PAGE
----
Dan Dudley – Fallout: New Vegas
New Vegas is a standout of the RPG genre and the only modern Fallout game to consistently recapture just what made the originals so great. It has some of the strongest writing and worldbuilding of the franchise, let alone the genre, with the DLC stories able to stand as exemplary games in their own right. Opening with a Tabula Rasa & just letting you carve your own story through the wasteland, NV even manages to bring a new twist to that with the Ulysses arc. Having a team led by Josh Sawyer & writing from Chris Avellone from the original Fallout series developers Black Isle, now at Obsidian & commissioned by Bethesda to create the game, may have helped just a teeny little bit.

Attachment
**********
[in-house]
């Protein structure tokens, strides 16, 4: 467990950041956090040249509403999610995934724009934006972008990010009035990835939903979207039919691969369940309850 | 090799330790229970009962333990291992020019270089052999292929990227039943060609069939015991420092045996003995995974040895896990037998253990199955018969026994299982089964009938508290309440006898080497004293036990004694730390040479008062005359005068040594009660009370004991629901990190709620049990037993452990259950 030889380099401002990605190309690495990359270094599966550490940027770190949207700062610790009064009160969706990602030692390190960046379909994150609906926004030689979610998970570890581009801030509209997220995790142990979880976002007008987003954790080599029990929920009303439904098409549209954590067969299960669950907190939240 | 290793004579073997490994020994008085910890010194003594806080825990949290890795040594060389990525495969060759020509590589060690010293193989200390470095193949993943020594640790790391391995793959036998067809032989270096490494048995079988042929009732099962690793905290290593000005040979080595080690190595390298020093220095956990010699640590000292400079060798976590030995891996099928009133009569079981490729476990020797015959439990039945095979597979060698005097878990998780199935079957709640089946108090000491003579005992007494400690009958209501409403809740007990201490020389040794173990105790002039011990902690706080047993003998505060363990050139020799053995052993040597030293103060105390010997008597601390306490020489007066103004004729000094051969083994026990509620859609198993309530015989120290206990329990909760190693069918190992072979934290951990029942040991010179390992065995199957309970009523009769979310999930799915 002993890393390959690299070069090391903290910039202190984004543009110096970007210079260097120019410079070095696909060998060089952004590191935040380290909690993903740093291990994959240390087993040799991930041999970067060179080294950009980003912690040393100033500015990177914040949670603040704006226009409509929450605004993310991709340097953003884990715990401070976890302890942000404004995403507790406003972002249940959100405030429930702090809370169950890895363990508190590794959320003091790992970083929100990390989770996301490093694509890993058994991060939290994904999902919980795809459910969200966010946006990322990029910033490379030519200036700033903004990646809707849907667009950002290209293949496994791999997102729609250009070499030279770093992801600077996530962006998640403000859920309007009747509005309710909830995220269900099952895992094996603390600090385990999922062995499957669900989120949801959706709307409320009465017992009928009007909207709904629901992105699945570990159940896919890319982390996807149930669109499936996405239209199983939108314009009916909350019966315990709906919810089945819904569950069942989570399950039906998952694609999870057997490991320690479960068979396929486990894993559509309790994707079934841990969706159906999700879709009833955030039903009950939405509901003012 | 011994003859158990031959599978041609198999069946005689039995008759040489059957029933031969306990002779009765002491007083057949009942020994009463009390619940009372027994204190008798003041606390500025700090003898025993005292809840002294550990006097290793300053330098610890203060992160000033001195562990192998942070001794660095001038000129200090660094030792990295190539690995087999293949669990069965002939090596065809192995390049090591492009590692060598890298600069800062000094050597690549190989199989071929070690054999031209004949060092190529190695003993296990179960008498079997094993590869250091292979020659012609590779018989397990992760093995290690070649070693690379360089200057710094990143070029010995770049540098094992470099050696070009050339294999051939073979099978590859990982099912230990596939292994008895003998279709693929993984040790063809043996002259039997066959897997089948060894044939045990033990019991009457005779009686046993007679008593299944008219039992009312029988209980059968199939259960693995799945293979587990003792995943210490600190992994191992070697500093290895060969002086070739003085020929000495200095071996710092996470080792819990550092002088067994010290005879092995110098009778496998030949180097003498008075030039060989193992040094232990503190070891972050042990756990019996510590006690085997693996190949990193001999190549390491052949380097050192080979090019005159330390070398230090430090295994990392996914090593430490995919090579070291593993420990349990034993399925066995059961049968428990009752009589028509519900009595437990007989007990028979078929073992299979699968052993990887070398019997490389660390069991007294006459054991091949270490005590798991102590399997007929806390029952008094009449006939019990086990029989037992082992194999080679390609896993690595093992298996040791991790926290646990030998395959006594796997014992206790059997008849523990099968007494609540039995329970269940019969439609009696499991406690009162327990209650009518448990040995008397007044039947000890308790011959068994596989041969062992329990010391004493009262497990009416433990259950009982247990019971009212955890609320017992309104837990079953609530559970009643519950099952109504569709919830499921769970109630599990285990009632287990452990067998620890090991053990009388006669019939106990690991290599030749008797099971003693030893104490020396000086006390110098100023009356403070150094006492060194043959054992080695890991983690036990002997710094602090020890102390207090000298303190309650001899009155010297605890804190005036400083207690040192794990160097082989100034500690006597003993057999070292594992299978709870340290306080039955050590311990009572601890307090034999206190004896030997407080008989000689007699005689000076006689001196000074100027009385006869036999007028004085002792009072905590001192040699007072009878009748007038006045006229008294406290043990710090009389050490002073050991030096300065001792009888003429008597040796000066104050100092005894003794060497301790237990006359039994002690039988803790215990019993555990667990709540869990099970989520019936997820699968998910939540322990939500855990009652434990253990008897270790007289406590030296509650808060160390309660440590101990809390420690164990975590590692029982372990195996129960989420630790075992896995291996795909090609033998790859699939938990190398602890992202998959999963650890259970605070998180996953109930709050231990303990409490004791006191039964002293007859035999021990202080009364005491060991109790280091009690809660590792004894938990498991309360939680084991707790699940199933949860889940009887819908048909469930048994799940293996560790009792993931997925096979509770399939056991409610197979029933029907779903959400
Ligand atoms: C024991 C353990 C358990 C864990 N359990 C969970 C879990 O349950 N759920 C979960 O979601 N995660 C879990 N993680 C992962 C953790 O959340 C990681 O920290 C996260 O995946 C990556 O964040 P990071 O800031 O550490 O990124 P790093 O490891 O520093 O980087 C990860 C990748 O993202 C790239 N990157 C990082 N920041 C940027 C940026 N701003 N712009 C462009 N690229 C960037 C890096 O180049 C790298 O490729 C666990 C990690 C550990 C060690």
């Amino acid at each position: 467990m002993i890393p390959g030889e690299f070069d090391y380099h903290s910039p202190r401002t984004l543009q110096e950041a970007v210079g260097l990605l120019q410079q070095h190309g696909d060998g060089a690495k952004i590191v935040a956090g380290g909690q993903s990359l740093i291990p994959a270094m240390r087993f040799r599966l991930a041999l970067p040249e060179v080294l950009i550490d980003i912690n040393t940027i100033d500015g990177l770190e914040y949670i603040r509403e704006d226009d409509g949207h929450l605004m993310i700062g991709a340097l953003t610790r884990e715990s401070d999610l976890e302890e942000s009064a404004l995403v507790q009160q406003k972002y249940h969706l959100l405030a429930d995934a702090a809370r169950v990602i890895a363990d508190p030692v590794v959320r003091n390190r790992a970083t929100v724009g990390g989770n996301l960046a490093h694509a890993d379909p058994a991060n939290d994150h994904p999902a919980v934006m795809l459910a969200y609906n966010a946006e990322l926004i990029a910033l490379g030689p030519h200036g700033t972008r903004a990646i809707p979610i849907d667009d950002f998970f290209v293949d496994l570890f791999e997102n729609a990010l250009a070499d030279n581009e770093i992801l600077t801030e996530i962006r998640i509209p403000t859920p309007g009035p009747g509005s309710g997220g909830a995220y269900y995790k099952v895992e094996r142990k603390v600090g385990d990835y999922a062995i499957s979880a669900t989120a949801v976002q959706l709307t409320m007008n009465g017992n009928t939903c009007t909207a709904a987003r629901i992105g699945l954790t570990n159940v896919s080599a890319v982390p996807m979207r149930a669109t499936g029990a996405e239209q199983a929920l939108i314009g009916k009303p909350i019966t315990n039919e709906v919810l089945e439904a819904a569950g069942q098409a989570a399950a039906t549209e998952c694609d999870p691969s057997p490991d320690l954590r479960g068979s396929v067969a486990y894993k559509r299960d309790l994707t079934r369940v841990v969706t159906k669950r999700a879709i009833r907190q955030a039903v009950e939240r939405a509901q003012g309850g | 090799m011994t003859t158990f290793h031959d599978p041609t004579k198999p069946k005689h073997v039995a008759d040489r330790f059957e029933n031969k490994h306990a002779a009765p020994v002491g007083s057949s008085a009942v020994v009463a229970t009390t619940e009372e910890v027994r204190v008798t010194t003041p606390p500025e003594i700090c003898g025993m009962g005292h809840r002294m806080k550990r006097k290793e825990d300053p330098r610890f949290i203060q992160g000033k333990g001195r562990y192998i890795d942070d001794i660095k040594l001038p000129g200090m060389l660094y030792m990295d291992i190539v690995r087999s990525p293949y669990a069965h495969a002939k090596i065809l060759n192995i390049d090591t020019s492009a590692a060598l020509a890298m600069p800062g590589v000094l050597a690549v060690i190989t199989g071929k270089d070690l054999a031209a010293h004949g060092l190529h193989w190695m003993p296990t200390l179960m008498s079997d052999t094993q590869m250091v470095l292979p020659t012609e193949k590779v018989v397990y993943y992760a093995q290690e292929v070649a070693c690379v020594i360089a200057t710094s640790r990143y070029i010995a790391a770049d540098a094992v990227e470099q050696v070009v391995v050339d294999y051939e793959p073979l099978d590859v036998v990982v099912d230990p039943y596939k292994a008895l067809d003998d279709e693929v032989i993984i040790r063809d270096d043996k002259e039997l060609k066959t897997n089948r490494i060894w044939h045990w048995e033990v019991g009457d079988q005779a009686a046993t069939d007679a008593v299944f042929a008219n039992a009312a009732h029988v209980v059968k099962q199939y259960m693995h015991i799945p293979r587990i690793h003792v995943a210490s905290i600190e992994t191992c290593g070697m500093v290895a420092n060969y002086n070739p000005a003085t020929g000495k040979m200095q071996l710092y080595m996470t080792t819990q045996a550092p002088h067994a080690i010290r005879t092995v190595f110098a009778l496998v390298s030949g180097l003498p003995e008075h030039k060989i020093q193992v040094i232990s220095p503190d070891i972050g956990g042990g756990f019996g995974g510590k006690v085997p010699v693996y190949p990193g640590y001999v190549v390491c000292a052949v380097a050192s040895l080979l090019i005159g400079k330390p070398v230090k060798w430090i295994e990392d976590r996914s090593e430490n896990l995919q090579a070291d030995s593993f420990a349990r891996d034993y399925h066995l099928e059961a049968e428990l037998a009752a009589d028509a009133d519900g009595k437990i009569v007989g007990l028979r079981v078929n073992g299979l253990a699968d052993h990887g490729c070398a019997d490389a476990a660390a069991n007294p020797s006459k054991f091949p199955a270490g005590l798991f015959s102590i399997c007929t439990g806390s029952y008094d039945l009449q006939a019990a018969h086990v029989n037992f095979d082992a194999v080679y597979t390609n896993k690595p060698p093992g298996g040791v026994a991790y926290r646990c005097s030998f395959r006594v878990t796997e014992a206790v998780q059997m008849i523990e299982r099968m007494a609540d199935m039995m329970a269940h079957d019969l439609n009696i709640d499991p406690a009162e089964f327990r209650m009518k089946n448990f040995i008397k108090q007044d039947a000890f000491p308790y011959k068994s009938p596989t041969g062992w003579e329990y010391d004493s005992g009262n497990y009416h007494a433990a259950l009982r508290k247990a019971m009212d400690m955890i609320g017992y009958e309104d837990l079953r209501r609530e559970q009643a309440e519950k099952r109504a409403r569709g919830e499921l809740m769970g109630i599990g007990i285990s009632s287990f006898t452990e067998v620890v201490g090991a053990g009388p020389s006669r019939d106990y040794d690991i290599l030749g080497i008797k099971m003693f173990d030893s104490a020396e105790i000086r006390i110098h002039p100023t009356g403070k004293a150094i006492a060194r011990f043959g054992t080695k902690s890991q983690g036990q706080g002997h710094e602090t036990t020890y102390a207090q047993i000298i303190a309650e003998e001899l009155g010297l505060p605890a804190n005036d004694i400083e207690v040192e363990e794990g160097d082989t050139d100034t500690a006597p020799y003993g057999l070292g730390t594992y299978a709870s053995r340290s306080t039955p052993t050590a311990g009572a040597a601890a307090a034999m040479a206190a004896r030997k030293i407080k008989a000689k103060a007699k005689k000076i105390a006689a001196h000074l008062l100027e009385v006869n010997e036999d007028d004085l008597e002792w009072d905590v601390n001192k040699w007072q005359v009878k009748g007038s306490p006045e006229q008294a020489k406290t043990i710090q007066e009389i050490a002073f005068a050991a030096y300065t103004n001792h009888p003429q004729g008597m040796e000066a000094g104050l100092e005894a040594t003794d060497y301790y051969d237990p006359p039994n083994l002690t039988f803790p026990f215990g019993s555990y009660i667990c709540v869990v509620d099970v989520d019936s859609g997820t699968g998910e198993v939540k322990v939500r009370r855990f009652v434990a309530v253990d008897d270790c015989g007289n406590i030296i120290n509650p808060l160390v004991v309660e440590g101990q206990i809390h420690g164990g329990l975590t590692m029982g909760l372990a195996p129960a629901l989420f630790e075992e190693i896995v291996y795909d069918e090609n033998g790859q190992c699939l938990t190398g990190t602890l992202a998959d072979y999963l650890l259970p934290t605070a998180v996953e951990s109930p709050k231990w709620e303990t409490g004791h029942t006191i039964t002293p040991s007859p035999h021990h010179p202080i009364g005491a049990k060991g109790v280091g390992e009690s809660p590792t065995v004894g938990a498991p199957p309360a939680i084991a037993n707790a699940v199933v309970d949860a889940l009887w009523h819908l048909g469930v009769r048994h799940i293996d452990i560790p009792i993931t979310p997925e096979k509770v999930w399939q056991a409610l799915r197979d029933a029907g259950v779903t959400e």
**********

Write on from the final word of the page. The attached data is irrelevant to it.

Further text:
David Heath – Spider-Man PS4
Spider-Man PS4 actually managed to shed the shackles of cheap-feeling movie tie-in. Games based on TV, film or comic properties have historically felt like a knock-off version of what a game should actually be, but this one went above and beyond what any of us expected. Based during a later period in Peter Parker’s life, a setting not really explored outside of the Parker Industries run of Marvel comics, we were treated to a surprisingly engrossing original story. Developed by veteran studio Insomniac, it was delivered with all the polish of a AAA blockbuster. It was well acted, played well and I don’t think I could ever get tired of swinging through the city. It’s one of the very few games I’ve 100% and I can’t wait for a sequel to be announced.
Daniel Hawkins – Pokemon GO